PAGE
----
monitor: exits(999987), BRANCH(23), CASE(0), DEFAULT(0), LOOP(999961), NESTED(0), MISMATCH(0), OOM(0), OVERFLOW(0), UNSTABLE_LOOP(3), TIMEOUT(0), DEEP_BAIL(0), STATUS(0), RECURSIVE_UNLINKED(0), RECURSIVE_LOOP(0), RECURSIVE_MISMATCH(0), RECURSIVE_EMPTY_RP(0), RECURSIVE_SLURP_FAIL(0), RECURSIVE_SLURP_MISMATCH(0), timeouts(0), type mismatch(0), triggered(999987), global mismatch(0), flushed(1)
$
Attached file Reduced testcase v2
Slightly reduced
Attachment #418816 - Attachment is obsolete: true
Here is the culprit:

checking vm types 0x83e0dc (ip: 0x30cc45): args0=O/F args1=O/O arguments0=O/N var0=I/I var1=O/N var2=S/N null != tag4
checking vm types 0x849384 (ip: 0x30cc45): args0=O/F args1=O/O arguments0=O/N var0=I/I var1=O/S string != tag0
checking vm types 0x84f6dc (ip: 0x30cc45): args0=O/F args1=O/O arguments0=O/N var0=I/I var1=O/N var2=S/N null != tag4
checking vm types 0x850de4 (ip: 0x30cc45): args0=O/F args1=O/O arguments0=O/N var0=I/I var1=O/S string != tag0
checking vm types 0x85157c (ip: 0x30cc45): args0=O/F args1=O/O arguments0=O/N var0=I/I var1=O/S string != tag0
Blacklisted: too many peer trees.

Merge traces won't help here.

This loop has exponential type explosion and we stop trying to specialize it further. The long-term strategy for this type of code is to back off on aggressive specialization. In the short term we should be able to do some sort of dumb analysis and figure out that those variables don't matter for connecting the loop edge to the header.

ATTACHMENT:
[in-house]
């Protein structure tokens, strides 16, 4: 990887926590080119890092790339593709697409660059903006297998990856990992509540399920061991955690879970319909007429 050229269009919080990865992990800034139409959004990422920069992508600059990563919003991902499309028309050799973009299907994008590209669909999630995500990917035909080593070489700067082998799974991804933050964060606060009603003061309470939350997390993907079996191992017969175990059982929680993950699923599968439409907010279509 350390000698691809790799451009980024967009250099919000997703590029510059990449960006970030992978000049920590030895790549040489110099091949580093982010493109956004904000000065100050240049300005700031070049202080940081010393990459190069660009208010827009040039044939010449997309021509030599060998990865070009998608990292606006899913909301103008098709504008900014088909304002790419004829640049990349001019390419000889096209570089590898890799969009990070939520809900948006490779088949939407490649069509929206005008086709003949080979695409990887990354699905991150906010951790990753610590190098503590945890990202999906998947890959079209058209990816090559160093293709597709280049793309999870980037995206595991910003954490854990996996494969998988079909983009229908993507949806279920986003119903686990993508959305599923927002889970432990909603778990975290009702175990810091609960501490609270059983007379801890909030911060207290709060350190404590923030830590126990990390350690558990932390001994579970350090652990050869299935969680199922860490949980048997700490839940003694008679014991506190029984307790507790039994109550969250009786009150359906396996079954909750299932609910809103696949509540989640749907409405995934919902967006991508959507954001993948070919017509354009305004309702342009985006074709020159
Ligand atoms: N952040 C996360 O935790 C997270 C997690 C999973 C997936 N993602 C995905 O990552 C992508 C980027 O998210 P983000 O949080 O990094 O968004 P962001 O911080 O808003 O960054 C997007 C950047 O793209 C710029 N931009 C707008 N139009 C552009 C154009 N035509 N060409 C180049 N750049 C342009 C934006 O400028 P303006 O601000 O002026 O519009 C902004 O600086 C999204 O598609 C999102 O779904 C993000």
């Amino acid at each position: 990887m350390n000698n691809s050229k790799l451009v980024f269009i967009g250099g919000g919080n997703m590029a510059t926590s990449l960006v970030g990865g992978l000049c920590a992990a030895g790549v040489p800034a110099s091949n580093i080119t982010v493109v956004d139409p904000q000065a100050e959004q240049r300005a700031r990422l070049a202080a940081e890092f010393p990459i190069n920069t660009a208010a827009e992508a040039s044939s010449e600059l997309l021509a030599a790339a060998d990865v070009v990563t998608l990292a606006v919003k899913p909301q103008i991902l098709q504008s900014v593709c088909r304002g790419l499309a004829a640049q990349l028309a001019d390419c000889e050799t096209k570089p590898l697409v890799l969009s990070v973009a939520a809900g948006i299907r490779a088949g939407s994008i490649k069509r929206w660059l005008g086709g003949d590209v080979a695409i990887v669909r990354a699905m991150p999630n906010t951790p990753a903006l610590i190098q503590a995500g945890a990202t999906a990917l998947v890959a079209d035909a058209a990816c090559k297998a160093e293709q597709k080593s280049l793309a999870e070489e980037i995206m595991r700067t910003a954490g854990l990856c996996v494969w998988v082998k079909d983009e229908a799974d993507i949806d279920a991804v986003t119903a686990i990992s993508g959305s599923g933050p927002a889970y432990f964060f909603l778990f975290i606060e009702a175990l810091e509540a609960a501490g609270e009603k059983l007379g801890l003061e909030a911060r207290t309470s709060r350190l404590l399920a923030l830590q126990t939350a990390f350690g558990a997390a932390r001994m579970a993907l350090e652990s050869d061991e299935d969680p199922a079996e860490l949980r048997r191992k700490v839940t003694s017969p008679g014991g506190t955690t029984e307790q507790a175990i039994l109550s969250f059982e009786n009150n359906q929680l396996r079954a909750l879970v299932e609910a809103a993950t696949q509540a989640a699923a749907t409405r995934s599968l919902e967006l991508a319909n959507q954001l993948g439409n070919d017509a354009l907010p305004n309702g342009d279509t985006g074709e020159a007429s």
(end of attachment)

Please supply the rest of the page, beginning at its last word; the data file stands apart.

My first thought was to do this entirely in the tracer, but it doesn't seem possible. Say a trace has variable |x| that is only used or defined in one or more branches from the main trace. When leaving the trace, there is no (efficient) way to know which set of branches were taken in order to flush native values with the correct types. We could trash trees if this problem came up, and blacklist those slots from being lazily specialized, but that seems pretty complicated, and awful.

So it seems like a dumb parser analysis is the best way to try tackling this. If we can mark which variables have a definition that dominates all uses, we can exclude those variables from poisoning tree stability.
In my last attachment the variables can't impact the loop because they're not in scope.

This is an orthogonal point but has the suggestion been made that once the system has stopped recording traces, whether due to branchiness or too many type maps or any other reason, stats are kept on trace entries vs exits ? If the percentage of bad exits exceeds a threshold, delete all the compiled traces and black list the loop.